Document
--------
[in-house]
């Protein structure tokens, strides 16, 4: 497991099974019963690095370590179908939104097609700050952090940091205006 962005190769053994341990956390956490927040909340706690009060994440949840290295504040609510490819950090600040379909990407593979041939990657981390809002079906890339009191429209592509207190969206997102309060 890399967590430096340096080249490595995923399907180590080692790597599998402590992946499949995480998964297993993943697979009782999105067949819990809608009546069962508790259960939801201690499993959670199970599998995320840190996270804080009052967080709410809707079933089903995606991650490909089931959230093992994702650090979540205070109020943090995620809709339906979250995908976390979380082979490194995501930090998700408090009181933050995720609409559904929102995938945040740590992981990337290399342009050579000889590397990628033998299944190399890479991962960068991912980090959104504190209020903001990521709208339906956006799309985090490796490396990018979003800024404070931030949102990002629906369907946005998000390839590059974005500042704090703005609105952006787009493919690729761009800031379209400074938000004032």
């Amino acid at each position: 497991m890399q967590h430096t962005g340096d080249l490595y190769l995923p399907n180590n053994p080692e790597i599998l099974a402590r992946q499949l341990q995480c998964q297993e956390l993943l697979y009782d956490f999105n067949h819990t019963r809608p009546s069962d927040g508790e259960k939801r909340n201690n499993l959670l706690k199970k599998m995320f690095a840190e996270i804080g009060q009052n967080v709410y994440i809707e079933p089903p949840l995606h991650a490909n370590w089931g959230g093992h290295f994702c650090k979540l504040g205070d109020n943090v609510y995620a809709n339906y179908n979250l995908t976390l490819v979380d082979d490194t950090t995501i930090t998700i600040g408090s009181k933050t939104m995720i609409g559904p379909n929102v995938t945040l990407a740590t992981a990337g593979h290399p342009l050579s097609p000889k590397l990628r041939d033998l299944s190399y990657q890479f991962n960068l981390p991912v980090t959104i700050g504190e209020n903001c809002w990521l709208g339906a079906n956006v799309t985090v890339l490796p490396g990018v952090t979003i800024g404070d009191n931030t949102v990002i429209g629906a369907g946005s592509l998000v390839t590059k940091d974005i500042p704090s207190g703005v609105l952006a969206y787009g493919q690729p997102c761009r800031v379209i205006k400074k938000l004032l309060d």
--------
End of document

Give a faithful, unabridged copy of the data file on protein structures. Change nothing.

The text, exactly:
[in-house]
């Protein structure tokens, strides 16, 4: 497991099974019963690095370590179908939104097609700050952090940091205006 962005190769053994341990956390956490927040909340706690009060994440949840290295504040609510490819950090600040379909990407593979041939990657981390809002079906890339009191429209592509207190969206997102309060 890399967590430096340096080249490595995923399907180590080692790597599998402590992946499949995480998964297993993943697979009782999105067949819990809608009546069962508790259960939801201690499993959670199970599998995320840190996270804080009052967080709410809707079933089903995606991650490909089931959230093992994702650090979540205070109020943090995620809709339906979250995908976390979380082979490194995501930090998700408090009181933050995720609409559904929102995938945040740590992981990337290399342009050579000889590397990628033998299944190399890479991962960068991912980090959104504190209020903001990521709208339906956006799309985090490796490396990018979003800024404070931030949102990002629906369907946005998000390839590059974005500042704090703005609105952006787009493919690729761009800031379209400074938000004032």
């Amino acid at each position: 497991m890399q967590h430096t962005g340096d080249l490595y190769l995923p399907n180590n053994p080692e790597i599998l099974a402590r992946q499949l341990q995480c998964q297993e956390l993943l697979y009782d956490f999105n067949h819990t019963r809608p009546s069962d927040g508790e259960k939801r909340n201690n499993l959670l706690k199970k599998m995320f690095a840190e996270i804080g009060q009052n967080v709410y994440i809707e079933p089903p949840l995606h991650a490909n370590w089931g959230g093992h290295f994702c650090k979540l504040g205070d109020n943090v609510y995620a809709n339906y179908n979250l995908t976390l490819v979380d082979d490194t950090t995501i930090t998700i600040g408090s009181k933050t939104m995720i609409g559904p379909n929102v995938t945040l990407a740590t992981a990337g593979h290399p342009l050579s097609p000889k590397l990628r041939d033998l299944s190399y990657q890479f991962n960068l981390p991912v980090t959104i700050g504190e209020n903001c809002w990521l709208g339906a079906n956006v799309t985090v890339l490796p490396g990018v952090t979003i800024g404070d009191n931030t949102v990002i429209g629906a369907g946005s592509l998000v390839t590059k940091d974005i500042p704090s207190g703005v609105l952006a969206y787009g493919q690729p997102c761009r800031v379209i205006k400074k938000l004032l309060d």